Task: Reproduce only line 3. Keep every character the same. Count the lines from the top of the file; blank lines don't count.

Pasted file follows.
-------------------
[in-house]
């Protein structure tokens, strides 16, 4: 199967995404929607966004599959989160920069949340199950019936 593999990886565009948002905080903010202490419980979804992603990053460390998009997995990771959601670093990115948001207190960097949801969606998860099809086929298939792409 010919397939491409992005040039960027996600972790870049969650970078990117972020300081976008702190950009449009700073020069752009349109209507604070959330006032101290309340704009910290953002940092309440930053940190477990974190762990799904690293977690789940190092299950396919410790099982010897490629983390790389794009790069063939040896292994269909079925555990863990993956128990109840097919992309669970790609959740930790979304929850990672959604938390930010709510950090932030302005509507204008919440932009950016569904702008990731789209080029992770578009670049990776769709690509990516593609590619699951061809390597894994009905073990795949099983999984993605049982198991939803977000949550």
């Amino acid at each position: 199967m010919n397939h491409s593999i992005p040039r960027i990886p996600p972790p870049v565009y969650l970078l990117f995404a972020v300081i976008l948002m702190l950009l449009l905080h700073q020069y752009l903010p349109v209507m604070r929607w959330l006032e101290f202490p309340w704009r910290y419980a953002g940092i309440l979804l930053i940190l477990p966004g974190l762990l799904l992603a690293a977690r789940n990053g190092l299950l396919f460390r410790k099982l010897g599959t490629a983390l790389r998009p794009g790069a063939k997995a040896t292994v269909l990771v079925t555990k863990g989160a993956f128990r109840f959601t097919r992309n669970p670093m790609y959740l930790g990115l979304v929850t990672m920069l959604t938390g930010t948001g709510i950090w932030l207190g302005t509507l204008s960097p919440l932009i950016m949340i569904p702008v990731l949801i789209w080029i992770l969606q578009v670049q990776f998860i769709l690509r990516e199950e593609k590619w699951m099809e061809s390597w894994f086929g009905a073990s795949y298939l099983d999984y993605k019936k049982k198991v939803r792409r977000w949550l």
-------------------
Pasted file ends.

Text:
């Amino acid at each position: 199967m010919n397939h491409s593999i992005p040039r960027i990886p996600p972790p870049v565009y969650l970078l990117f995404a972020v300081i976008l948002m702190l950009l449009l905080h700073q020069y752009l903010p349109v209507m604070r929607w959330l006032e101290f202490p309340w704009r910290y419980a953002g940092i309440l979804l930053i940190l477990p966004g974190l762990l799904l992603a690293a977690r789940n990053g190092l299950l396919f460390r410790k099982l010897g599959t490629a983390l790389r998009p794009g790069a063939k997995a040896t292994v269909l990771v079925t555990k863990g989160a993956f128990r109840f959601t097919r992309n669970p670093m790609y959740l930790g990115l979304v929850t990672m920069l959604t938390g930010t948001g709510i950090w932030l207190g302005t509507l204008s960097p919440l932009i950016m949340i569904p702008v990731l949801i789209w080029i992770l969606q578009v670049q990776f998860i769709l690509r990516e199950e593609k590619w699951m099809e061809s390597w894994f086929g009905a073990s795949y298939l099983d999984y993605k019936k049982k198991v939803r792409r977000w949550l």